Posted on by Moxie Blog.

With winter in full force, spiders, mosquitos, and other pests may be the last thing on your mind as a homeowner. After all, you sprayed for pests in the spring, managed to contain that pesky population of ants you had growing in your sidewalk this past summer, and now you can rest knowing that you won’t have to deal with them for another few months.

Being cold-blooded organisms, most insects don’t fare so well in the winter months. Some insects still remain active in cold weather, however, most just seemingly disappear. If you’ve ever wondered where your pests go in the winter, be prepared to learn some interesting, and in some cases just plain bizarre facts about the pests that we address at Moxie’s Pest Control.

Should I Stay or Should I Go?

Much like birds, there is a population of insects that migrate every winter so that they can feed on seasonal plants and nutrients. The most prominent example is the Monarch Butterfly. They will fly a total of 2,500 miles to reach their destination, hibernate, and fly back when winter is over, treating their southerly destination like a seasonal timeshare. Milkweed bugs, leafhoppers, beetles, locusts, and dragonflies also fall under this migratory category. Some migratory insects have short lifespans, which means adult insects will migrate to mate, lay eggs, and die to leave their offspring to fly back when it becomes warmer only to repeat the cycle again. Of course, this means more pests for a homeowner to deal with in the Spring.

Is This the Real Life or is this Just Fantasy

Like other organisms, insects hibernate, however not how you would expect. Insects will go through a phase known as “Diapause”, which is essentially a suspension in the insect’s development. In some species, diapause occurs as part of the insect’s normal life cycle. In other cases, this stunt in growth and development is triggered by certain natural stimuli that occur before the harsh conditions of winter or a shortage of food even occur. In a way, insects can predict what’s to come and instinctively take actions to ensure their survival.

During diapause, the insect’s metabolism drops significantly low (about one-tenth of its normal metabolism) allowing the insect to live out the winter months in a sort of suspended animation, much like cryogenic chambers out of a science fiction movie. Insects also reduce the amount of water in their bodies as water freezes at a higher temperature compared to other liquids. They replace water instead with a cryoprotectant glycerol, which is very similar to putting antifreeze in a car.

Then it’s simply a matter of waiting out the harsh winter months until spring. A stimuli, such as a hormone will then trigger the insect to re-animate once it is warm again. What this means is that pests like spiders could be hibernating all winter long in your home, waiting for the temperature to change so they can come back out in full force.

There is a Season, Turn, Turn, Turn

One of the more ingenious ways insects survive the colder months is by timing their growth cycle to ensure that they have the proper protection they need from the elements. Certain insects undergo metamorphosis, which is a change in its physical state.

Some insects follow a four-cycle metamorphosis. The four cycles are the egg, larva, pupa, and adult. Great examples of this four-cycle metamorphosis are butterflies and moths.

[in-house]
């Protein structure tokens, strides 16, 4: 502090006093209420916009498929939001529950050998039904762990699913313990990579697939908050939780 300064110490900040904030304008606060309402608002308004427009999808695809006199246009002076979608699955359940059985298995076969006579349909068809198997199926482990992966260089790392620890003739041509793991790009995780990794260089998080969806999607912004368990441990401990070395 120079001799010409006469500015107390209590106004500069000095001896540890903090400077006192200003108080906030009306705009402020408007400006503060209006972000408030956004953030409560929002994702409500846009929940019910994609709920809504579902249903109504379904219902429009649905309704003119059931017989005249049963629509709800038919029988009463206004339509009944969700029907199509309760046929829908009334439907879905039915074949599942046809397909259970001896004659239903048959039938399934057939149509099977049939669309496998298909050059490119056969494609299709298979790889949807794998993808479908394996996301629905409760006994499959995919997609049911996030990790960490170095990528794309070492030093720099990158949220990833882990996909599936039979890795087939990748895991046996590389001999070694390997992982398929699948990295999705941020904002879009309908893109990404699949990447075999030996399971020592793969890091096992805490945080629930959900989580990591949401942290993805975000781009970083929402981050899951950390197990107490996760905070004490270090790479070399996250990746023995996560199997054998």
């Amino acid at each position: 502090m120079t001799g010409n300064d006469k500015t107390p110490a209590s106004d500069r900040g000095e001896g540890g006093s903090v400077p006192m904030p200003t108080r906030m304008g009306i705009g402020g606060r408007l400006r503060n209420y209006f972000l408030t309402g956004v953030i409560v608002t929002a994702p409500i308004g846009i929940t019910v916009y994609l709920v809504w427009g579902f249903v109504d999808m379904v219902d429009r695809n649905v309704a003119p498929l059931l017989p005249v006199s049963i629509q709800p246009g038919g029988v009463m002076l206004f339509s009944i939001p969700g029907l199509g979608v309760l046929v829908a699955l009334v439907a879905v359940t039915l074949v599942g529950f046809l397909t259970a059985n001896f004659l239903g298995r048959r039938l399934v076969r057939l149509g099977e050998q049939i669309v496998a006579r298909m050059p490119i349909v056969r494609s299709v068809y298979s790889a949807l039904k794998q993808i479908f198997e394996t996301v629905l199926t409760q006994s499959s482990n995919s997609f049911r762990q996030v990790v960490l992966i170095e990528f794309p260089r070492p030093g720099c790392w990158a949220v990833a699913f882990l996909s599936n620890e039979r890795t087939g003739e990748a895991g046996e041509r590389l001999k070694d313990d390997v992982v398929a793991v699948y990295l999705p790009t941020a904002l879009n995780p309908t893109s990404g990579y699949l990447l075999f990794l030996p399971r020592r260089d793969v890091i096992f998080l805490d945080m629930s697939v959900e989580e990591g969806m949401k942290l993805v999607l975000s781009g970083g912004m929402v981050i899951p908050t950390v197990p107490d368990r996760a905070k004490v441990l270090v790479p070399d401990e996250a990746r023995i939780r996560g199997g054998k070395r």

While there are preferred cycles for weathering the cold weather, it appears insects have found ways to survive in just about every stage. If eggs survive the winter, they will develop into larva or grub. As larvae, insects can find cover under leaves and some species of grubs will burrow into the ground to escape the elements.

Assuming an insect has made it through the larva stage, they will proceed to the pupa stage.

Pests, like moths that don’t usually survive winter conditions, develop cocoons in the pupae stage to shield themselves, and emerge fully grown by the time winter is over. If the insect’s life cycle was timed correctly with the season, it will emerge an adult in the spring.

In certain species, insects have a three cycle metamorphosis. Instead of becoming larva or pupa, eggs grow into nymphs, which are smaller juvenile versions of an adult insect. Examples of these include grasshoppers, dragonflies, and earwigs. While most insects of this kind don’t survive winter, nymphs of certain species, such as dragonflies or crane flies will live in the warmer areas of ponds encased in ice.

Home for the Holidays

It’s important before winter to ensure that there are no exposed areas or holes in your house where pests can crawl or fly in. Once in, some pests will simply remain inactive in a home by hiding in air ducts, walls, and other warm areas until spring. Wasps are notorious for living in barns, attics, and other cavities of a house. When the time comes, pests will re-animate, reproduce, and repeat the process of breeding for next year.

We’re here to Help

We have to admit that nature has found some fairly clever ways to help insects and pests not only survive but in some cases thrive in the winter months. While insects and other animals can be interesting to learn about, we would still like to keep them out of our living spaces. It’s helpful then to have a good understanding of the life cycle of your common household pests and use proactive prevention and maintenance to keep pests out of your home.

While it’s impossible to keep all pests out, by following some best practices you can take the necessary actions to ensure that your home is relatively free of unwanted insects and pests. Follow our blog for more helpful information and insights about pest prevention and control. As always, Moxie Pest Control is here as a trusted resource for you should you have any questions regarding your specific pest control needs.

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